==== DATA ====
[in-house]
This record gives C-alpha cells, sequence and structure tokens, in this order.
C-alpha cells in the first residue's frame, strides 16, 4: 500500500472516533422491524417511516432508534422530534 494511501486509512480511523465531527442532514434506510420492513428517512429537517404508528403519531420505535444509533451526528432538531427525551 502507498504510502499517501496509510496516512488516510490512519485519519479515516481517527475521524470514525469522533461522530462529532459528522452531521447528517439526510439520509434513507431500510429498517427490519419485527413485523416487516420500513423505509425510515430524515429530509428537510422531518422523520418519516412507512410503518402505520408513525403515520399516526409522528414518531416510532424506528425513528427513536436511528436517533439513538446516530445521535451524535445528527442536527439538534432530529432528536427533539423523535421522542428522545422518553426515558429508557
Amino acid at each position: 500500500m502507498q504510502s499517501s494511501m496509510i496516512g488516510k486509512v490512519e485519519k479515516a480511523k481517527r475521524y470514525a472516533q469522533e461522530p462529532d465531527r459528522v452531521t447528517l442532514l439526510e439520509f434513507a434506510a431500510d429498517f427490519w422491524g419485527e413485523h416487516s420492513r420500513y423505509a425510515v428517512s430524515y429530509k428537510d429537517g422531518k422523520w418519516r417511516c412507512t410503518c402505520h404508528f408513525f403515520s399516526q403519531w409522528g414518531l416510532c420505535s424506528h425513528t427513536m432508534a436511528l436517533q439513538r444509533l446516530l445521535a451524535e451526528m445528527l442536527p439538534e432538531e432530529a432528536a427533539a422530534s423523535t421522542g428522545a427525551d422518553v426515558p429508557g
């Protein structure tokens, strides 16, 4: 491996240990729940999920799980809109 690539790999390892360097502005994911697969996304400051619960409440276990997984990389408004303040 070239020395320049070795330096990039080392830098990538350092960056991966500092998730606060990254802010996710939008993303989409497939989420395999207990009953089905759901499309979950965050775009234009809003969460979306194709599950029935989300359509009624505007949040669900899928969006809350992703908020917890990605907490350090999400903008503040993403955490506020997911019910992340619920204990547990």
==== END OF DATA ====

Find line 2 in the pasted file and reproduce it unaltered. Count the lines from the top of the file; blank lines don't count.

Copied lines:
This record gives C-alpha cells, sequence and structure tokens, in this order.